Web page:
Riding 50 miles would take 3 hours or more, depending on the number of delivery stops, while full charging would take 4 hours (or slightly less). So, two shifts and a full charge take ten hours on Saturday and ten hours on Sunday! Exhausting!

Please let me know if my numbers are wrong. By any measure, you are doing something amazing!

My weekend definition: Thursday to Sunday.

My shift (self employed so flexible hours ie. I can start and finish when I want) starts between 4 and 5 pm mostly and I finish between 9 pm and 1 am. Depending on many variables. When my battery and legs are done I log off and go home.

The thing with food deliveries is sometimes there's loads of waiting for the food for various reasons it can be over half an hour wait sometimes. In rare extreme ones I've had over an hour two or 3 times.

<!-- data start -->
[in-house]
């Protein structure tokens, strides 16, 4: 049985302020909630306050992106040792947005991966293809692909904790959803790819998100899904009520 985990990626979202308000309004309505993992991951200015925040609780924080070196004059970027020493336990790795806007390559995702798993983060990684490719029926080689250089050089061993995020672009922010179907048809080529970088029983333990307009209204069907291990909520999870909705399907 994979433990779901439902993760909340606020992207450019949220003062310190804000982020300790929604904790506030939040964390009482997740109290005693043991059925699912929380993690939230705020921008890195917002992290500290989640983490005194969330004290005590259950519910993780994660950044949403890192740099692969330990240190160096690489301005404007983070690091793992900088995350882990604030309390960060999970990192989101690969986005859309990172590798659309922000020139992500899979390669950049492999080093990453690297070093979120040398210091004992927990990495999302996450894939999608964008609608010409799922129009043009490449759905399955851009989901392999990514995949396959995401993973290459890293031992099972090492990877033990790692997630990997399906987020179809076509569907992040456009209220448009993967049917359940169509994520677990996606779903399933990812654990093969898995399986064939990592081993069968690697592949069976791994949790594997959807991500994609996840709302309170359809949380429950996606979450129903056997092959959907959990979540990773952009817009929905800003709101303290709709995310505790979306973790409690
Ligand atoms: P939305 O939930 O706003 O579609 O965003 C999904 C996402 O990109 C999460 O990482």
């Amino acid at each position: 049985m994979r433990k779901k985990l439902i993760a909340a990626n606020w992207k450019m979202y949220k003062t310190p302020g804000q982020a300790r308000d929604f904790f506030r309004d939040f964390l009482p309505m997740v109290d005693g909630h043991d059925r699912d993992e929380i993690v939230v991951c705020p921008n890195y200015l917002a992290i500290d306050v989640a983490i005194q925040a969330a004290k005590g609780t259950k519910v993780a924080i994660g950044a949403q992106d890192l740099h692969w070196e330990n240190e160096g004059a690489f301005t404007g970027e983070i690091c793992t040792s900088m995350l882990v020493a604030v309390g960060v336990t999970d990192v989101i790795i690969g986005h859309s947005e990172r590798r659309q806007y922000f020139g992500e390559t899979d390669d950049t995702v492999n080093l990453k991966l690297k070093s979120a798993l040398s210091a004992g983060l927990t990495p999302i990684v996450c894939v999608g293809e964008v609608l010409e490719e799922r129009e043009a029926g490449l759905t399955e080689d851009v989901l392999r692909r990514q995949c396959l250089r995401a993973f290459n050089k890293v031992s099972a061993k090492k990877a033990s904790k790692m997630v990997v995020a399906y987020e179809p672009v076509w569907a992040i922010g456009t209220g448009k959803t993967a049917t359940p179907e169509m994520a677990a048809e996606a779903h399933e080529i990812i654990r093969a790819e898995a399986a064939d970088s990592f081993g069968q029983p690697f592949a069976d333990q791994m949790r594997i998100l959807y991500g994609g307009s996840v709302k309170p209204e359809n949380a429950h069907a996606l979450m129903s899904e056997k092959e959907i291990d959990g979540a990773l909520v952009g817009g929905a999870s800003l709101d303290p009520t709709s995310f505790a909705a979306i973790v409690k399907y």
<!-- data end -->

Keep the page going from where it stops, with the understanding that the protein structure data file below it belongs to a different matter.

+- 50 miles takes 5 hours minimum and maximum over 10 hours. There's dealing with restaurants and customers and problems & waiting to be assigned jobs etc.
 
I'm just curoius DTFkuhneye. Have you serviced the engine any time? Any bearing changes or regreasing?

No.

I didn't know you could service the engine. From what I was told when I bought it Yamaha motors can't be serviced but they're long lasting and reliable. You ride them until they die.

I do clean my drive train before most shifts. As in I clean chain, rear sprocket and chainring then re oil. Obviously replace parts as needed and general maintenance.

Has anyone else serviced Yamaha PW motor on here? Changed bearings etc? Let me know.
 
I'm at 10tkm by this month and planning on servicing the engine. I have new bearings, sealant and grease waiting for installation. I have noticed that there is a bit of play when rocking the chainrings. I hope that the bearing change will help that.
 
I'm at 10tkm by this month and planning on servicing the engine. I have new bearings, sealant and grease waiting for installation. I have noticed that there is a bit of play when rocking the chainrings. I hope that the bearing change will help that.